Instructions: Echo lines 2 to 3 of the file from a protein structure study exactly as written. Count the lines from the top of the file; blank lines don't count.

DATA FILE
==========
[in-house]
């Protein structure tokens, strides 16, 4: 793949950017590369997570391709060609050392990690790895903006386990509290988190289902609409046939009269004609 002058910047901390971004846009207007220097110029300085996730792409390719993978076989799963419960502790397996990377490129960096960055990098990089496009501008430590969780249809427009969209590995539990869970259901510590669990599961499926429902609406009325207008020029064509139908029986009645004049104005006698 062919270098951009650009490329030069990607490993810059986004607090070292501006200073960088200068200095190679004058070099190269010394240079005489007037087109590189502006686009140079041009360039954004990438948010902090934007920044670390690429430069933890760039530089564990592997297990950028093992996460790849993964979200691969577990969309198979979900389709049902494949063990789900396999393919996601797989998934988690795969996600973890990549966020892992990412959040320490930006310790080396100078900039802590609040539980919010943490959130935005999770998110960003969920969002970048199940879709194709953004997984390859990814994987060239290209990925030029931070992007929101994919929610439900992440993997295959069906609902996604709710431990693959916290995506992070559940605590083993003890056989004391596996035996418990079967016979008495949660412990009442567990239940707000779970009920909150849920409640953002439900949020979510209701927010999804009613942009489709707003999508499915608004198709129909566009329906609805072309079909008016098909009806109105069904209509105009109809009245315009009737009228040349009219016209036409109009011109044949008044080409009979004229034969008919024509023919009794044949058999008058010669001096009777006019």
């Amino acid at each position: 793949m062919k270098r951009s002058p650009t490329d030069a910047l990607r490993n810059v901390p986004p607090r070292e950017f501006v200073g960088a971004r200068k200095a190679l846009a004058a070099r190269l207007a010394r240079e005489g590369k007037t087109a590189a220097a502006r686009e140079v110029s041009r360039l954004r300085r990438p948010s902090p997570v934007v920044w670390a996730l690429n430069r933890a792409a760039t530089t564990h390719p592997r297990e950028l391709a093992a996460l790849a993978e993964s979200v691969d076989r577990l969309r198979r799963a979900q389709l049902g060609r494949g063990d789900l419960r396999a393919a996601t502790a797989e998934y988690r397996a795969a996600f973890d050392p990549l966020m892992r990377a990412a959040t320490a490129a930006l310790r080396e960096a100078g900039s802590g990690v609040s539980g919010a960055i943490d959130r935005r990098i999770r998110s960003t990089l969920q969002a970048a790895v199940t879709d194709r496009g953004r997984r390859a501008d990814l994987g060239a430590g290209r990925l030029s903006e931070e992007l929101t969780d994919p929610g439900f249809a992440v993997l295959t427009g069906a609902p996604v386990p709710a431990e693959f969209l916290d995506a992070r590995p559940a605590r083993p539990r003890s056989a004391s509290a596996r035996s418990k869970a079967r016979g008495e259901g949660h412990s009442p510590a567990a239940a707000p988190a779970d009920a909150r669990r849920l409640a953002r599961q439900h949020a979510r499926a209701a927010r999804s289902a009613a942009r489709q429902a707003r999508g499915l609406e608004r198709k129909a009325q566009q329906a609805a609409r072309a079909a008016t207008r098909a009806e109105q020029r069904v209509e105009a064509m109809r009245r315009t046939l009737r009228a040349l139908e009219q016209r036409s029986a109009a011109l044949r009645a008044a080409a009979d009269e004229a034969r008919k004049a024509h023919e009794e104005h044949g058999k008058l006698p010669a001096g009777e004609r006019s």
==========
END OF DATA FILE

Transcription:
């Protein structure tokens, strides 16, 4: 793949950017590369997570391709060609050392990690790895903006386990509290988190289902609409046939009269004609 002058910047901390971004846009207007220097110029300085996730792409390719993978076989799963419960502790397996990377490129960096960055990098990089496009501008430590969780249809427009969209590995539990869970259901510590669990599961499926429902609406009325207008020029064509139908029986009645004049104005006698 062919270098951009650009490329030069990607490993810059986004607090070292501006200073960088200068200095190679004058070099190269010394240079005489007037087109590189502006686009140079041009360039954004990438948010902090934007920044670390690429430069933890760039530089564990592997297990950028093992996460790849993964979200691969577990969309198979979900389709049902494949063990789900396999393919996601797989998934988690795969996600973890990549966020892992990412959040320490930006310790080396100078900039802590609040539980919010943490959130935005999770998110960003969920969002970048199940879709194709953004997984390859990814994987060239290209990925030029931070992007929101994919929610439900992440993997295959069906609902996604709710431990693959916290995506992070559940605590083993003890056989004391596996035996418990079967016979008495949660412990009442567990239940707000779970009920909150849920409640953002439900949020979510209701927010999804009613942009489709707003999508499915608004198709129909566009329906609805072309079909008016098909009806109105069904209509105009109809009245315009009737009228040349009219016209036409109009011109044949008044080409009979004229034969008919024509023919009794044949058999008058010669001096009777006019």
């Amino acid at each position: 793949m062919k270098r951009s002058p650009t490329d030069a910047l990607r490993n810059v901390p986004p607090r070292e950017f501006v200073g960088a971004r200068k200095a190679l846009a004058a070099r190269l207007a010394r240079e005489g590369k007037t087109a590189a220097a502006r686009e140079v110029s041009r360039l954004r300085r990438p948010s902090p997570v934007v920044w670390a996730l690429n430069r933890a792409a760039t530089t564990h390719p592997r297990e950028l391709a093992a996460l790849a993978e993964s979200v691969d076989r577990l969309r198979r799963a979900q389709l049902g060609r494949g063990d789900l419960r396999a393919a996601t502790a797989e998934y988690r397996a795969a996600f973890d050392p990549l966020m892992r990377a990412a959040t320490a490129a930006l310790r080396e960096a100078g900039s802590g990690v609040s539980g919010a960055i943490d959130r935005r990098i999770r998110s960003t990089l969920q969002a970048a790895v199940t879709d194709r496009g953004r997984r390859a501008d990814l994987g060239a430590g290209r990925l030029s903006e931070e992007l929101t969780d994919p929610g439900f249809a992440v993997l295959t427009g069906a609902p996604v386990p709710a431990e693959f969209l916290d995506a992070r590995p559940a605590r083993p539990r003890s056989a004391s509290a596996r035996s418990k869970a079967r016979g008495e259901g949660h412990s009442p510590a567990a239940a707000p988190a779970d009920a909150r669990r849920l409640a953002r599961q439900h949020a979510r499926a209701a927010r999804s289902a009613a942009r489709q429902a707003r999508g499915l609406e608004r198709k129909a009325q566009q329906a609805a609409r072309a079909a008016t207008r098909a009806e109105q020029r069904v209509e105009a064509m109809r009245r315009t046939l009737r009228a040349l139908e009219q016209r036409s029986a109009a011109l044949r009645a008044a080409a009979d009269e004229a034969r008919k004049a024509h023919e009794e104005h044949g058999k008058l006698p010669a001096g009777e004609r006019s």